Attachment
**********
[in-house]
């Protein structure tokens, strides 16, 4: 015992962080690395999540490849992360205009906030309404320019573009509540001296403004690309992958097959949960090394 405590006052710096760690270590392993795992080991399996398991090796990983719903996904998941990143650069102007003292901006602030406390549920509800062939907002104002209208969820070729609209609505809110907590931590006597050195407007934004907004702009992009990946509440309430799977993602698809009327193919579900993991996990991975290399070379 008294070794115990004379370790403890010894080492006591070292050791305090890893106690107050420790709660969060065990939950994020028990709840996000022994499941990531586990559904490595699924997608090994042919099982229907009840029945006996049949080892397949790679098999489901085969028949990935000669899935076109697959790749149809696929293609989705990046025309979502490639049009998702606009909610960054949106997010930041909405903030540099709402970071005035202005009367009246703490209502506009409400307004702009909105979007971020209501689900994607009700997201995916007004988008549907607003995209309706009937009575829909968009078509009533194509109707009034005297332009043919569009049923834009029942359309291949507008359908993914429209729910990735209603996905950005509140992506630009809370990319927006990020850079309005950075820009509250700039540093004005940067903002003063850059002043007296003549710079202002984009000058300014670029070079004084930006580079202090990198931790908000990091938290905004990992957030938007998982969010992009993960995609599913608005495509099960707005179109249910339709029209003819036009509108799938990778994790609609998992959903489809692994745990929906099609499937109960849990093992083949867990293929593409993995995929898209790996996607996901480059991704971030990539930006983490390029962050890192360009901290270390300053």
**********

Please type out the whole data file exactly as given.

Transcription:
[in-house]
């Protein structure tokens, strides 16, 4: 015992962080690395999540490849992360205009906030309404320019573009509540001296403004690309992958097959949960090394 405590006052710096760690270590392993795992080991399996398991090796990983719903996904998941990143650069102007003292901006602030406390549920509800062939907002104002209208969820070729609209609505809110907590931590006597050195407007934004907004702009992009990946509440309430799977993602698809009327193919579900993991996990991975290399070379 008294070794115990004379370790403890010894080492006591070292050791305090890893106690107050420790709660969060065990939950994020028990709840996000022994499941990531586990559904490595699924997608090994042919099982229907009840029945006996049949080892397949790679098999489901085969028949990935000669899935076109697959790749149809696929293609989705990046025309979502490639049009998702606009909610960054949106997010930041909405903030540099709402970071005035202005009367009246703490209502506009409400307004702009909105979007971020209501689900994607009700997201995916007004988008549907607003995209309706009937009575829909968009078509009533194509109707009034005297332009043919569009049923834009029942359309291949507008359908993914429209729910990735209603996905950005509140992506630009809370990319927006990020850079309005950075820009509250700039540093004005940067903002003063850059002043007296003549710079202002984009000058300014670029070079004084930006580079202090990198931790908000990091938290905004990992957030938007998982969010992009993960995609599913608005495509099960707005179109249910339709029209003819036009509108799938990778994790609609998992959903489809692994745990929906099609499937109960849990093992083949867990293929593409993995995929898209790996996607996901480059991704971030990539930006983490390029962050890192360009901290270390300053």